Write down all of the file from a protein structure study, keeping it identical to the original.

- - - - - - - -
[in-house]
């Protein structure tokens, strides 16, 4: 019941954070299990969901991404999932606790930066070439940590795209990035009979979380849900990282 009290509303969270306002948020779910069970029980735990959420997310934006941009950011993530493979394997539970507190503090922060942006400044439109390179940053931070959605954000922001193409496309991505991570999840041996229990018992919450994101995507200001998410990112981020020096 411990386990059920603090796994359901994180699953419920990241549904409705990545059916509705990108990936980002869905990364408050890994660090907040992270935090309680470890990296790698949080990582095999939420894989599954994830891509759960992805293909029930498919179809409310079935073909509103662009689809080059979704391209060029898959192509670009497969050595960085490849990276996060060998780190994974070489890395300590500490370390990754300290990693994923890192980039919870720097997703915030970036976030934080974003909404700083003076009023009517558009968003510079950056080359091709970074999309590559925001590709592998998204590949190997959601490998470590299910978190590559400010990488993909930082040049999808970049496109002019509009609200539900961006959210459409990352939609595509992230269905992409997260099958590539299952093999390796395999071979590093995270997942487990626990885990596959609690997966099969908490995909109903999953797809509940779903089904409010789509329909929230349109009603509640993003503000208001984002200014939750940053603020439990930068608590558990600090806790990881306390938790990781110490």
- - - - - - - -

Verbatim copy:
[in-house]
């Protein structure tokens, strides 16, 4: 019941954070299990969901991404999932606790930066070439940590795209990035009979979380849900990282 009290509303969270306002948020779910069970029980735990959420997310934006941009950011993530493979394997539970507190503090922060942006400044439109390179940053931070959605954000922001193409496309991505991570999840041996229990018992919450994101995507200001998410990112981020020096 411990386990059920603090796994359901994180699953419920990241549904409705990545059916509705990108990936980002869905990364408050890994660090907040992270935090309680470890990296790698949080990582095999939420894989599954994830891509759960992805293909029930498919179809409310079935073909509103662009689809080059979704391209060029898959192509670009497969050595960085490849990276996060060998780190994974070489890395300590500490370390990754300290990693994923890192980039919870720097997703915030970036976030934080974003909404700083003076009023009517558009968003510079950056080359091709970074999309590559925001590709592998998204590949190997959601490998470590299910978190590559400010990488993909930082040049999808970049496109002019509009609200539900961006959210459409990352939609595509992230269905992409997260099958590539299952093999390796395999071979590093995270997942487990626990885990596959609690997966099969908490995909109903999953797809509940779903089904409010789509329909929230349109009603509640993003503000208001984002200014939750940053603020439990930068608590558990600090806790990881306390938790990781110490």